Open Access
 Total Downloads : 375
 Authors : M. Yerri Veeresh, A. Mallikarjuna Prasad, U. Chaithanya
 Paper ID : IJERTV2IS90646
 Volume & Issue : Volume 02, Issue 09 (September 2013)
 Published (First Online): 23092013
 ISSN (Online) : 22780181
 Publisher Name : IJERT
 License: This work is licensed under a Creative Commons Attribution 4.0 International License
A Strategy of High Voltage Gain Switched – Capacitor DCDC Converter with Reduced Component Rating and Count Fed DC Drive system
1 M. Yerri Veeresh, 2 A. Mallikarjuna Prasad, 3 U. Chaithanya
1Post Graduate Student, SJCET, Yerrakota, Yemmiganur. 2Associate Professor, SJCET, Yerrakota, Yemmiganur. 3Assistant Professor. SJCET, Yerrakota, Yemmiganur.
Abstract This paper presents a strategy of bidirectional switchedcapacitor dcdc converter with high voltage gain for industrial applications. In contrast to the conventional flying capacitor dcdc converter and multilevel modular capacitor clamped dcdc converter, the proposed converter is completely modular with low component power rating, small switching device count, low output capacitance requirement and simpler gate drive. Therefore, a small and light weight converter with high voltage gain and high efficiency can be achieved. This paper discusses the construction and operation of new converter along with the comparison of conventional converters. Finally, proposed converter is fed to dc motor to verify its performance characteristics. Simulation results are presented to validate the concept proposed.
Keywords Dcdc power conversion, switchedcapacitor, efficiency, modular, voltage gain.

INTRODUCTION
Nowadays, power converters plays a vital role in industrial applications and the new kind of converters was developing to achieve good performance with reduced loss and high efficiency. Switchedcapacitor dcdc converters have become popular due to their attractive features such as magneticless structure and high efficiency. Since they can be easily integrated without bulky magnetic components, the power density of dcdc converters can be significantly boosted.
The flying capacitor dcdc converter [1][4] has some potential features to be used in automotive applications such as hybrid electric vehicles to manage power transfer between different voltage level buses. A bidirectional 3X (i.e., the voltage gain, Vout/Vin is 3) dcdc converter is shown in Fig.1. However with proper PWM control, it can have three voltage ratios instead of fixed 3:1 ratio. But, for convenience the dcdc boost conversion for 3X is presented.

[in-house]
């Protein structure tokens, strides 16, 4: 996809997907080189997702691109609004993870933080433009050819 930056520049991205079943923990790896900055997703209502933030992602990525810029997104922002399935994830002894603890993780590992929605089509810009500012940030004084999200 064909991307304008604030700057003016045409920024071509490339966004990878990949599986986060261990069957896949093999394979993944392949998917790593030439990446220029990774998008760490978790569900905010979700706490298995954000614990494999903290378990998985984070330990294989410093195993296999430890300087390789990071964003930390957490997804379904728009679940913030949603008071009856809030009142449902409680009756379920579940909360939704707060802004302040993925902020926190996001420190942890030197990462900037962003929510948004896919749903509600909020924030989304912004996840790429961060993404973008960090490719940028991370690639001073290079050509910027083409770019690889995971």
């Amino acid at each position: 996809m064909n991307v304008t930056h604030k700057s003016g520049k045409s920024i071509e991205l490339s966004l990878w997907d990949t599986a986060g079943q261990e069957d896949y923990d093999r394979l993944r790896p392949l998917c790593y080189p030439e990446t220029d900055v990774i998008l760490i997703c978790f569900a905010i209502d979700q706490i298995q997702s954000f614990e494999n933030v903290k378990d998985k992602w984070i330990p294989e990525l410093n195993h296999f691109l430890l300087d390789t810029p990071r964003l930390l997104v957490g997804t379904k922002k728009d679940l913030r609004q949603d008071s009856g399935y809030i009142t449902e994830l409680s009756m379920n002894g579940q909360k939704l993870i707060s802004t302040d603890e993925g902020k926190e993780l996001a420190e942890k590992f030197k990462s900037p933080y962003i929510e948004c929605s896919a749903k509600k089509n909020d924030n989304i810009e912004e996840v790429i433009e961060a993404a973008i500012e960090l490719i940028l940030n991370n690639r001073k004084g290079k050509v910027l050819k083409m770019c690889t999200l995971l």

Fig.1. Flying capacitor dcdc converter with voltage conversion ratio of three.
In construction, flying capacitor (FC) dcdc converter requires 2N switching devices and N capacitors in incremental order of range for a voltage conversion ratio of N times (NX). From Fig.1. of 3X voltage ratio, the converter circuit requires 6 switching devices and 3 capacitors. A phase leg of complimentary switches Sjp and Sjn are connected to connect a capacitor across it for each conversion ratio. The voltage source or battery is connected at the midpoint of switching devices Sjp and Sjn.
The operation of FC when the desired ratio is 3X, the converter circulates from switching states I, II to III as shown in Figs.2. (a), (b) and (c) with 1/3 duty ratio per state. In State I, C1 is connected the battery/voltage source Vin then Vc1 = Vin. In state II, the charged capacitor C1 is in series with the battery Vin and connected to C2 then Vc2=Vc1+Vin. In State III, the charged capacitor C2 is in series with the battery Vin and connected to C3 then Vc3=Vc2+Vin. After these three states, the capacitor voltages will be balanced automatically. As a result, the output
Fig.2. Switching Patterns for 3X mode: (a) Switching State I, (b) Switching state II, (c) Switching State III.
voltage is three times the input voltage. The corresponding switching states are summarized in Table1.
Table 1: Sequential conduction of switches and capacitors of FC.
Switching States
Sequential Conducting Switches
Operations or Capacitor Charge
I
S1p
S2n
S3n
Vin
C1
II
S1n
S2p
S3n
Vin
+ C1
C2
III
S1n
S2n
S3p
Vin
+ C2
C3
The Pulses Should be generated as per above sequence. It is clear that, S1p as to conduct with 33% pulse width and start at 0 Sec phase delay. S2p as to conduct with 33% pulse width and start at 33% Sec phase delay. S3p as to conduct with 33% pulse width and start at 66% Sec phase delay. S1n as to conduct with 66% pulse width and start at 0 Sec phase delay. S2n as to conduct with 33% pulse width at 0 Sec phase delay and again at 66% Sec phase delay with 33% pulse width. S3n as to conduct with 66% pulse width and start at 66% Sec phase delay.
This topology is not suitable of high voltage gain since switching scheme is complicated and is not sufficient as the conversion ratio increase i.e., switching states are equal to conversion ratio N. Thus the operating frequency is limited to low when conversion ratio is high or its operation is difficulty at high frequency. The conducting switches in each subinterval are N thus lead to excessive voltage drop across the switches/diodes. Then the dynamic switching loss is also high.
In contrast to the conventional flying capacitor multilevel dcdc converter (FCMDC), Multilevel Modular capacitor clamped dcdc converter topology [5][8] is completely modular and requires a simpler gate drive
circuit. The MMCCC as shown in Fig.3.(a) is composed of three cells plus a switch S4a and a capacitor C4 connected to the output. In boost mode, it steps up the voltage from the low voltage input (defined as Vin) to the high voltage output (defined as Vout). A basic modular block is shown in Fig.3.(b).
In construction, the switch Sja (j = 1, 2, 3, 4) creates a path for charging the capacitor Cj in one of two alternate switching states. The capacitor C1 is charged by the input, Vin, and the other capacitor Cj (j = 2, 3) is charged via the addition of Cj1 and Vin. A phase leg of complementary switches Sjp and Sjn (j = 1, 2, 3) from each basic cell is in parallel with the input source Vin, in order that Cj can be directly connected to the positive (or negative) terminal of the input through just one switch Sjp (or Sjn). The switching states are reduced from four to two, since the current path becomes independent. The above review explains why the MMCCC has shorter current paths and lower current stress than the FC converter as shown in Fig.1. From another point of view, the MMCCC can be reverted to the similar form as the FC circuit and can be redrawn as in Fig.4.